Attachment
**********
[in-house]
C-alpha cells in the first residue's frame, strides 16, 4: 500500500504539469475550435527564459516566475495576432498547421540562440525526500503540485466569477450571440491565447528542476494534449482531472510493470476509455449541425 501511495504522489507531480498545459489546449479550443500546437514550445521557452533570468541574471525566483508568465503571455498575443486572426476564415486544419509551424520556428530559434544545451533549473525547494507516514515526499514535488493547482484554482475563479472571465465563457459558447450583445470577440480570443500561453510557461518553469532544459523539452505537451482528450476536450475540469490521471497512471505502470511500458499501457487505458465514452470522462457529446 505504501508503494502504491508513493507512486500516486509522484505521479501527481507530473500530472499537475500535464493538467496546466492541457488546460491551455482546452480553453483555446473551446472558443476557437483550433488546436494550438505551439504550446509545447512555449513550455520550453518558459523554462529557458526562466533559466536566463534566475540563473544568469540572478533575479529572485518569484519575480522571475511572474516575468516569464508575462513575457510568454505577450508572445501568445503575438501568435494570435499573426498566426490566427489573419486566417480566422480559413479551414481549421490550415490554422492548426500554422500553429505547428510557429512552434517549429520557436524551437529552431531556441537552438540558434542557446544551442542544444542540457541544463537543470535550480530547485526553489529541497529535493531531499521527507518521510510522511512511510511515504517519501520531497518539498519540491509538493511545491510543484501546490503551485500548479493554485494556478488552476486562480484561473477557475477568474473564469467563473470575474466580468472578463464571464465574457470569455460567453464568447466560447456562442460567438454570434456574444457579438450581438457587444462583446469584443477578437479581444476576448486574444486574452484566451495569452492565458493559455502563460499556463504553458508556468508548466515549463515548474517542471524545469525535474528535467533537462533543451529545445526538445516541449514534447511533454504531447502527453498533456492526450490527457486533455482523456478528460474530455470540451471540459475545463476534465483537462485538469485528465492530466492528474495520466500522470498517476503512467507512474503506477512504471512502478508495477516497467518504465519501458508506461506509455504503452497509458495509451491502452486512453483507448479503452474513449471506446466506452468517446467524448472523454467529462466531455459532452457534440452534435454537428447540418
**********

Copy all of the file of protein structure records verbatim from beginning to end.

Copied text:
[in-house]
C-alpha cells in the first residue's frame, strides 16, 4: 500500500504539469475550435527564459516566475495576432498547421540562440525526500503540485466569477450571440491565447528542476494534449482531472510493470476509455449541425 501511495504522489507531480498545459489546449479550443500546437514550445521557452533570468541574471525566483508568465503571455498575443486572426476564415486544419509551424520556428530559434544545451533549473525547494507516514515526499514535488493547482484554482475563479472571465465563457459558447450583445470577440480570443500561453510557461518553469532544459523539452505537451482528450476536450475540469490521471497512471505502470511500458499501457487505458465514452470522462457529446 505504501508503494502504491508513493507512486500516486509522484505521479501527481507530473500530472499537475500535464493538467496546466492541457488546460491551455482546452480553453483555446473551446472558443476557437483550433488546436494550438505551439504550446509545447512555449513550455520550453518558459523554462529557458526562466533559466536566463534566475540563473544568469540572478533575479529572485518569484519575480522571475511572474516575468516569464508575462513575457510568454505577450508572445501568445503575438501568435494570435499573426498566426490566427489573419486566417480566422480559413479551414481549421490550415490554422492548426500554422500553429505547428510557429512552434517549429520557436524551437529552431531556441537552438540558434542557446544551442542544444542540457541544463537543470535550480530547485526553489529541497529535493531531499521527507518521510510522511512511510511515504517519501520531497518539498519540491509538493511545491510543484501546490503551485500548479493554485494556478488552476486562480484561473477557475477568474473564469467563473470575474466580468472578463464571464465574457470569455460567453464568447466560447456562442460567438454570434456574444457579438450581438457587444462583446469584443477578437479581444476576448486574444486574452484566451495569452492565458493559455502563460499556463504553458508556468508548466515549463515548474517542471524545469525535474528535467533537462533543451529545445526538445516541449514534447511533454504531447502527453498533456492526450490527457486533455482523456478528460474530455470540451471540459475545463476534465483537462485538469485528465492530466492528474495520466500522470498517476503512467507512474503506477512504471512502478508495477516497467518504465519501458508506461506509455504503452497509458495509451491502452486512453483507448479503452474513449471506446466506452468517446467524448472523454467529462466531455459532452457534440452534435454537428447540418